Two things that really bothered me with Flames drafting. 1) is taking a goaltender high in the draft ( we’ve done that twice in the first round in the last 10 years). What a waste. You just never know what you get and they take forever to develop. and 2) why do the Flames never draft any Hitmen players. I’m not talking about the ones that go in the top end of the draft but even in the second and third rounds. (see point # 1 if you think I missed the one we did draft). When your in that second and third rounds, why are we drafting unknown college or BC Junior hockey players before you give a locally developed kid a chance. That’s just my opinion. I can’t imagine that we could get any worse results.

  • Graham

    Don’t worry, the Flames are conducting a top to bottom review of the entire organization – including scouting.

    The organization’s abject failure at the draft
    table is bound to be addressed…

    Wait a minute, Darryl is doing the review – isn’t he the one ultimately responsible for the picks….

    Why on earth would the Flames ownership let
    Darryl and Ken King evaluate themselves?

  • D C

    One thing that I think you might have forgotten is that the Flames are a very deep team. They have the luxury of easing their draft picks in. That being said, I still don’t think that they drafted well. Seems lately that they have been doing decently in the draft, for example Wahl, and Bouma who both had a goal and assist right now against the bulldogs in the playoffs.
    My theory is that once Daryl stepped down from the coaching position he had become a better drafter. After he stopped coaching he picked (from 2007 on, because he stepped down after the ’06 season and probably didn’t have enough time looking for players): Backlund (1st,2007), Negrin (2nd, 2007), Aulie (3rd, 2007), Nemisz (1st, 2008), Wahl (2nd, 2008), Bouma (3rd, 2008), Brodie (4th, 2008), Howse (3rd, 2009), and Patterson (7th).

    Not saying that any of these picks are going to be sure NHLers but they have done better than our previous picks prior to Sutters step down. I haven’t mentioned some other picks like Erixon because I haven’t really followed them closely. Most of the players that I said are a major or contributing factor to their teams this season.

    Wahl, Bouma, Brodie and Patterson have all been called up to the AHL to play in the Calder Cup playoffs and are playing well to what I hear on their radio station.

  • D C

    *edit* Wahl got another goal tonight, so he has 2 goals and an assist. Bouma, Wahl and Patterson are called the “kid line” according to the Abbotsford Heats Radiostation. They had all 3 goals for the heat tonight.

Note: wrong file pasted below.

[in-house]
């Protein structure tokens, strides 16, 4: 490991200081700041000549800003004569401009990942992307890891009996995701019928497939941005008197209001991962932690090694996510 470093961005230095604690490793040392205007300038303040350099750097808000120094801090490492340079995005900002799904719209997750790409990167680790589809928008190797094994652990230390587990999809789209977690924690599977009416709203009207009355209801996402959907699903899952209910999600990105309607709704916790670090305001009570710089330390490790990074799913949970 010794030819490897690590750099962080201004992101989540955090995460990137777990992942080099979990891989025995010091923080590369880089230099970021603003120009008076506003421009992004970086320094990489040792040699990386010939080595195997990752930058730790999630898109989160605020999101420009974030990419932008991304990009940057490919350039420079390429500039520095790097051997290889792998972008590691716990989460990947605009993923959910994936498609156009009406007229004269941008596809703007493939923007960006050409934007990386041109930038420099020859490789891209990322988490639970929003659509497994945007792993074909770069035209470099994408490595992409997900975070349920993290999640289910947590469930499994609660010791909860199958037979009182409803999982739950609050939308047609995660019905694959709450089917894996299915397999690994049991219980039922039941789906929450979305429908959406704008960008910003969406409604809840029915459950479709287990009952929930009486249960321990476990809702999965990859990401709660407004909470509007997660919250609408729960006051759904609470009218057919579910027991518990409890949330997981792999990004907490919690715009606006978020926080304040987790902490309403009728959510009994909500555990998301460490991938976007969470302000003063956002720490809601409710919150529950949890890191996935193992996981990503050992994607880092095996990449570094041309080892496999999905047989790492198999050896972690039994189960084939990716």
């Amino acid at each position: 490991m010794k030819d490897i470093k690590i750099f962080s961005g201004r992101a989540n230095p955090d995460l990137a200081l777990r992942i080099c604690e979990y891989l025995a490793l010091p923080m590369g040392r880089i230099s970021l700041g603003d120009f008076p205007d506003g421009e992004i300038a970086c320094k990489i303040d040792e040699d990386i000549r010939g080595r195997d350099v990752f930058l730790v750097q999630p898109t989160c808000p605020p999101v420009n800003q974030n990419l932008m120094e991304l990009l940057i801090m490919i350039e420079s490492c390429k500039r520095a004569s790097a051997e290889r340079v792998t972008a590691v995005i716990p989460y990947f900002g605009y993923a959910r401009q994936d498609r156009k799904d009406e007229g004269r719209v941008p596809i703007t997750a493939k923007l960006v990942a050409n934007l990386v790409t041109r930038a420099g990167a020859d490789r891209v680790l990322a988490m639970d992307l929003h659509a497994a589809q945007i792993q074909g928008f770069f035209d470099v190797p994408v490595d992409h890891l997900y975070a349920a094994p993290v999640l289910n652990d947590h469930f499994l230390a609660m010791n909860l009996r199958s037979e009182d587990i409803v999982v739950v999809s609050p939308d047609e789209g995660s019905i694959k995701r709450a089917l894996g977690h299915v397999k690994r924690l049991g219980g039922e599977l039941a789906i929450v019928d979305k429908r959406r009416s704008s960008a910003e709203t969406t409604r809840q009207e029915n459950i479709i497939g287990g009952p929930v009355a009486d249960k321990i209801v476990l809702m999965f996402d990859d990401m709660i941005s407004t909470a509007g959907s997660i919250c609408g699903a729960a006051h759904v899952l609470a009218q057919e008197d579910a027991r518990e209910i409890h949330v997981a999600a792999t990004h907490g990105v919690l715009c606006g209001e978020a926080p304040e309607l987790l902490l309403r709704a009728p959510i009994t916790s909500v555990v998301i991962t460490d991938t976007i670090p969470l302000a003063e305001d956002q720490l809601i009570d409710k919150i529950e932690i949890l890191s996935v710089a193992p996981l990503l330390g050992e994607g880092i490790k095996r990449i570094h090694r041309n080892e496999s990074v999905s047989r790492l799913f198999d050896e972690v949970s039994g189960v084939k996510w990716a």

game is still not finished.

  • What is Detroit doing below Calgary in most of those tables? All anyone ever has to say is how great Detroit is, but look at their standing in those tables.

    I have to agree with D C and say that I think that there is some upside that is starting to show down on the farm. I still think it is a few years away from developing and I think that the Flames are lacking a true blue-chipper but what do you expect from a team drafting 20th or up most seasons? I don’t want to defend Sutter, but I like the looks of Backlund, Wahl, Pelech, Negrin, Bouma and Howse. And I think giving up Aulie with Phaneuf was stupidity(as if Sutter didn’t give up enough with Phaneuf for the return from T.O.).

    • Those tables are recent drafting, though. All of Detroit’s franchise players were drafted 10+ years ago (unless you count Jimmy Howard as a franchise player). And while Calgary has been making the playoffs consistently, it’s all been first round exits – Detroit making the finals so regularly pushes them down the draft order by potentially a dozen spots below the Flames.

  • D C

    Pretty good analysis and I have to agree that Calgary has been pretty poor at drafting top tier or even 2nd tier players. However, I do think that Darryl has been drafting players that are very young in their development. Many of the teams that look like star drafters have had the advantages of drafting high and have focused on players ready to make the jump to the NHL immediately or within 1 season of AHL level hockey. Calgary’s focus has always been to draft looking further down the road and attempting to draft players that have high upside. I don’t think the drafting is the biggest problem. I think it is our development system. Up until recently, we haven’t had a permanent farm team where we control the development. That in itself can affect the level the players get to and how quickly. Case in point, Backlund. He stalled for 1 year in the Swedish Elite league due to a coaching decision to play him 3rd and 4th line minutes. While the competition was good, he didn’t get the development time on the ice. It took almost another year to get him to NHL level.

  • However, I do think that Darryl has been drafting players that are very young in their development. Many of the teams that look like star drafters have had the advantages of drafting high and have focused on players ready to make the jump to the NHL immediately or within 1 season of AHL level hockey.

    Uh…this analysis compares the Flames to the rest of the league. Every other team in the NHL hasn’t had some inherent advantage over the Calgary Flames in the last 6 years since the lockout.

    Calgary’s focus has always been to draft looking further down the road and attempting to draft players that have high upside.